Sometimes, you know exactly why you’re itchy: you have a mosquito bite, you had a run-in with some poison ivy, your allergies or eczema is acting up. But you know when you have an itch that seems to come from nowhere? You find yourself mindlessly scratching at the back of your hand, or your back suddenly breaks out in an outrageous itch and you can’t reach it. Why on earth does this happen?
There was a time when itches were considered a mild subset of pain – the study of itching is pretty new in the scientific and medical communities. It’s true that pain and itches, as well as heat, share very similar neural pathways and excite the same neurons. But a study from 2013 shed some new insight onto how itches differ from pain. Itches are related to a neurotransmitter known as NPPB (don’t worry about trying to pronounce that, it’s an abbreviation for natriuretic peptide B). NPPB, interestingly enough, is also a major player in blood pressure control; it’s also the sole cause of itchy sensations in your body.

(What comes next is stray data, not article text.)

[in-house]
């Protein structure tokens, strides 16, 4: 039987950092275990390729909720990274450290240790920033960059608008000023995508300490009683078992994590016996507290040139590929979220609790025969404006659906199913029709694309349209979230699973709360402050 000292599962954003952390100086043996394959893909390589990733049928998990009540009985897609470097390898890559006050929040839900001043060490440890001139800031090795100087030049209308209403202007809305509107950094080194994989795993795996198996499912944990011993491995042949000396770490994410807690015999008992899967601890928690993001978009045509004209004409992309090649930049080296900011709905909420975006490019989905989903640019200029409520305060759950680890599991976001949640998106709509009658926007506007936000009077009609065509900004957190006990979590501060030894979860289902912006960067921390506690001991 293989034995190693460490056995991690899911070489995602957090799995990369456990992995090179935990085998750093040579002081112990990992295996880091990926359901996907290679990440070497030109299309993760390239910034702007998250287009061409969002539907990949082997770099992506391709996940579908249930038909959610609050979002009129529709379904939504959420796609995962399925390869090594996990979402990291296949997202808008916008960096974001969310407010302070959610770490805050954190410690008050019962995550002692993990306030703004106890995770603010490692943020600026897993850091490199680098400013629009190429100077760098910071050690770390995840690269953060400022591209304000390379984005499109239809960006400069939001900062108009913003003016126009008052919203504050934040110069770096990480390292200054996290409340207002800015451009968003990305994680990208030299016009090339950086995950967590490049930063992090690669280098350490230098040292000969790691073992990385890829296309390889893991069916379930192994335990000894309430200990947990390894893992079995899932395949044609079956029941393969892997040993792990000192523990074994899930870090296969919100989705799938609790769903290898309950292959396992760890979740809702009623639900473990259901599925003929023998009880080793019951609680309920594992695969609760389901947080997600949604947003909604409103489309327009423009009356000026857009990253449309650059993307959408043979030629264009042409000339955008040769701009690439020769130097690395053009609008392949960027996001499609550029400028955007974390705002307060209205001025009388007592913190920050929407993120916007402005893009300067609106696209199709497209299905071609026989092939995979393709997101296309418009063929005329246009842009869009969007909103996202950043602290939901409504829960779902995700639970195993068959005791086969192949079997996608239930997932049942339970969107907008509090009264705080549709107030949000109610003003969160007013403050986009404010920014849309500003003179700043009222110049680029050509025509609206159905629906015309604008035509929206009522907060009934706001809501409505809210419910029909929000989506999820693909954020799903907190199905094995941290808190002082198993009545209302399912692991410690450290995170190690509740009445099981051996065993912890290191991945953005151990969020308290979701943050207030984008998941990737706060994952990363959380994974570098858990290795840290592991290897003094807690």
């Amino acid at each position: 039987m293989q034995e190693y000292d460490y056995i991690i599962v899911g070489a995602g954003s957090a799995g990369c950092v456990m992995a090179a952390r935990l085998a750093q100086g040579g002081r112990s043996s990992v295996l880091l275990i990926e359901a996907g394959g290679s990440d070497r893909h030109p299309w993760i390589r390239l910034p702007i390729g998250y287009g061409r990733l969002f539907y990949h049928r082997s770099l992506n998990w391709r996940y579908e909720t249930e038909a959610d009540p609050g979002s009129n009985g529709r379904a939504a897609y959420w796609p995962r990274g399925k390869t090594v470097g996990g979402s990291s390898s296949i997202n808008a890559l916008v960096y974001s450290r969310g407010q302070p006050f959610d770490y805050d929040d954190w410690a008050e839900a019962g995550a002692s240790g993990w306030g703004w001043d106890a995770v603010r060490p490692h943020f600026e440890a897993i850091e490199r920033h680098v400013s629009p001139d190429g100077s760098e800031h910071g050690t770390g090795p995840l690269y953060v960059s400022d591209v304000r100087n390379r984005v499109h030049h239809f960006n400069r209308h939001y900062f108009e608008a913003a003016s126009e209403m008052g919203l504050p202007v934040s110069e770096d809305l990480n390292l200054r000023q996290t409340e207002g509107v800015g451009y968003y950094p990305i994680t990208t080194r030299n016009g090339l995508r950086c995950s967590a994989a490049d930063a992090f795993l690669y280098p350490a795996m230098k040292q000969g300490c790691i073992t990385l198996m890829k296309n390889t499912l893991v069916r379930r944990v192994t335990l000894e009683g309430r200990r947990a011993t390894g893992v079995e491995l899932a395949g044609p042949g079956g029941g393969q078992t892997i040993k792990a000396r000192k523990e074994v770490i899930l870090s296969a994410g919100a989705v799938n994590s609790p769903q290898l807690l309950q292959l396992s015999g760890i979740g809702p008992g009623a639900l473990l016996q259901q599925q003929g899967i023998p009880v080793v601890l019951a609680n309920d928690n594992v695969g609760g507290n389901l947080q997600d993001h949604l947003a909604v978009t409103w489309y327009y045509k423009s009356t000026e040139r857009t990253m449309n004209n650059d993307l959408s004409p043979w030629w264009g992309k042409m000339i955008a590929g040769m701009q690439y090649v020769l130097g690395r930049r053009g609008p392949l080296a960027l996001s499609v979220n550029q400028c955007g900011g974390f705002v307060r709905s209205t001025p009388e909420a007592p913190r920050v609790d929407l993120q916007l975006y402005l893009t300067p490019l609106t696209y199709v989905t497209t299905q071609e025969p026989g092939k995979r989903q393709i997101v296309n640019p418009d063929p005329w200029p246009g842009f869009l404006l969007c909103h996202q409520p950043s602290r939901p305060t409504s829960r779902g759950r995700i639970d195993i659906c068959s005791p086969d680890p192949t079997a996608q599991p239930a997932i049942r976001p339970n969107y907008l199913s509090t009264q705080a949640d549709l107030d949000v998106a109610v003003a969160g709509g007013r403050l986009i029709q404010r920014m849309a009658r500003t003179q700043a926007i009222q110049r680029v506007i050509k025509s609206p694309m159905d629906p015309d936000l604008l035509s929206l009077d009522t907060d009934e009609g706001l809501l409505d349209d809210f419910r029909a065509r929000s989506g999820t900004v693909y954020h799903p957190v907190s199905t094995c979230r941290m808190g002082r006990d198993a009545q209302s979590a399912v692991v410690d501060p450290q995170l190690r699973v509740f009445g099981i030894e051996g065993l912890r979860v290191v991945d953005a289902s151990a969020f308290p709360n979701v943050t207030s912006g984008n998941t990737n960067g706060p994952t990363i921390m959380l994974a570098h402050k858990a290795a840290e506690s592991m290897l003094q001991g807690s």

Itching has an evolutionary benefit, according to Gil Yosipovitch of the Temple Itch Center; itches can warn us of dangers in our immediate environment, such as poison or miniscule irritants. The receptors on our skin’s surface are constantly analyzing and responding to external stimuli, and when danger is sensed there are a number of possible reactions including pain, heat, and itches. Something as small as a single thread, or as innocuous as soap residue or your own dead skin, can ignite your nerve endings and make you crazy to scratch that itch.